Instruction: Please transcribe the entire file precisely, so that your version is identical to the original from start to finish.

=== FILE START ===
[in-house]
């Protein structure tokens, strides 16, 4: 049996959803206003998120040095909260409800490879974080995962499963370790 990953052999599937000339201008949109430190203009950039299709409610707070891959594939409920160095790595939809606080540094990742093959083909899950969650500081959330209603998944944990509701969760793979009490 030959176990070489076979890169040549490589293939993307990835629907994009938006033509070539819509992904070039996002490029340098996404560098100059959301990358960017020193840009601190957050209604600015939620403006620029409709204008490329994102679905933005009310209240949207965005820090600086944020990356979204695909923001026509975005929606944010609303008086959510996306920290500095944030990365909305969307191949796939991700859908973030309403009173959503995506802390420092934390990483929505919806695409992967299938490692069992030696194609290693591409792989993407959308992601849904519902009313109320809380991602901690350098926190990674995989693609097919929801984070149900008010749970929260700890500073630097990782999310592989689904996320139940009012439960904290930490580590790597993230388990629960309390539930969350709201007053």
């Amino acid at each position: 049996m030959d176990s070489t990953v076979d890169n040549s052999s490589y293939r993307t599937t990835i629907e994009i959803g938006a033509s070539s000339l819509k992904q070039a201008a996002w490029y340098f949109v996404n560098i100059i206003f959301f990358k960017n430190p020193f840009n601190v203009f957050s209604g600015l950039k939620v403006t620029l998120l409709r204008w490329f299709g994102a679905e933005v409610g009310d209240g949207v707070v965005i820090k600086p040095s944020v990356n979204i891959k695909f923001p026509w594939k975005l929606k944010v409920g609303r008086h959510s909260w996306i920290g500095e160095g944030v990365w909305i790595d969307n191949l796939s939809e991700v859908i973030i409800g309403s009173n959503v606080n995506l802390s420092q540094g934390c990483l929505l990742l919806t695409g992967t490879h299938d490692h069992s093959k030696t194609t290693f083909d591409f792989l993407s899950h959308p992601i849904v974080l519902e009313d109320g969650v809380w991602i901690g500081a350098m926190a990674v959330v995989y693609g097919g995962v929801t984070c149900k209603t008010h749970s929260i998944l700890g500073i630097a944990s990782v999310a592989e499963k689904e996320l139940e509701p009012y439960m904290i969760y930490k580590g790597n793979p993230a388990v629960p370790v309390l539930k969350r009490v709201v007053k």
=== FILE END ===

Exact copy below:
[in-house]
């Protein structure tokens, strides 16, 4: 049996959803206003998120040095909260409800490879974080995962499963370790 990953052999599937000339201008949109430190203009950039299709409610707070891959594939409920160095790595939809606080540094990742093959083909899950969650500081959330209603998944944990509701969760793979009490 030959176990070489076979890169040549490589293939993307990835629907994009938006033509070539819509992904070039996002490029340098996404560098100059959301990358960017020193840009601190957050209604600015939620403006620029409709204008490329994102679905933005009310209240949207965005820090600086944020990356979204695909923001026509975005929606944010609303008086959510996306920290500095944030990365909305969307191949796939991700859908973030309403009173959503995506802390420092934390990483929505919806695409992967299938490692069992030696194609290693591409792989993407959308992601849904519902009313109320809380991602901690350098926190990674995989693609097919929801984070149900008010749970929260700890500073630097990782999310592989689904996320139940009012439960904290930490580590790597993230388990629960309390539930969350709201007053």
């Amino acid at each position: 049996m030959d176990s070489t990953v076979d890169n040549s052999s490589y293939r993307t599937t990835i629907e994009i959803g938006a033509s070539s000339l819509k992904q070039a201008a996002w490029y340098f949109v996404n560098i100059i206003f959301f990358k960017n430190p020193f840009n601190v203009f957050s209604g600015l950039k939620v403006t620029l998120l409709r204008w490329f299709g994102a679905e933005v409610g009310d209240g949207v707070v965005i820090k600086p040095s944020v990356n979204i891959k695909f923001p026509w594939k975005l929606k944010v409920g609303r008086h959510s909260w996306i920290g500095e160095g944030v990365w909305i790595d969307n191949l796939s939809e991700v859908i973030i409800g309403s009173n959503v606080n995506l802390s420092q540094g934390c990483l929505l990742l919806t695409g992967t490879h299938d490692h069992s093959k030696t194609t290693f083909d591409f792989l993407s899950h959308p992601i849904v974080l519902e009313d109320g969650v809380w991602i901690g500081a350098m926190a990674v959330v995989y693609g097919g995962v929801t984070c149900k209603t008010h749970s929260i998944l700890g500073i630097a944990s990782v999310a592989e499963k689904e996320l139940e509701p009012y439960m904290i969760y930490k580590g790597n793979p993230a388990v629960p370790v309390l539930k969350r009490v709201v007053k």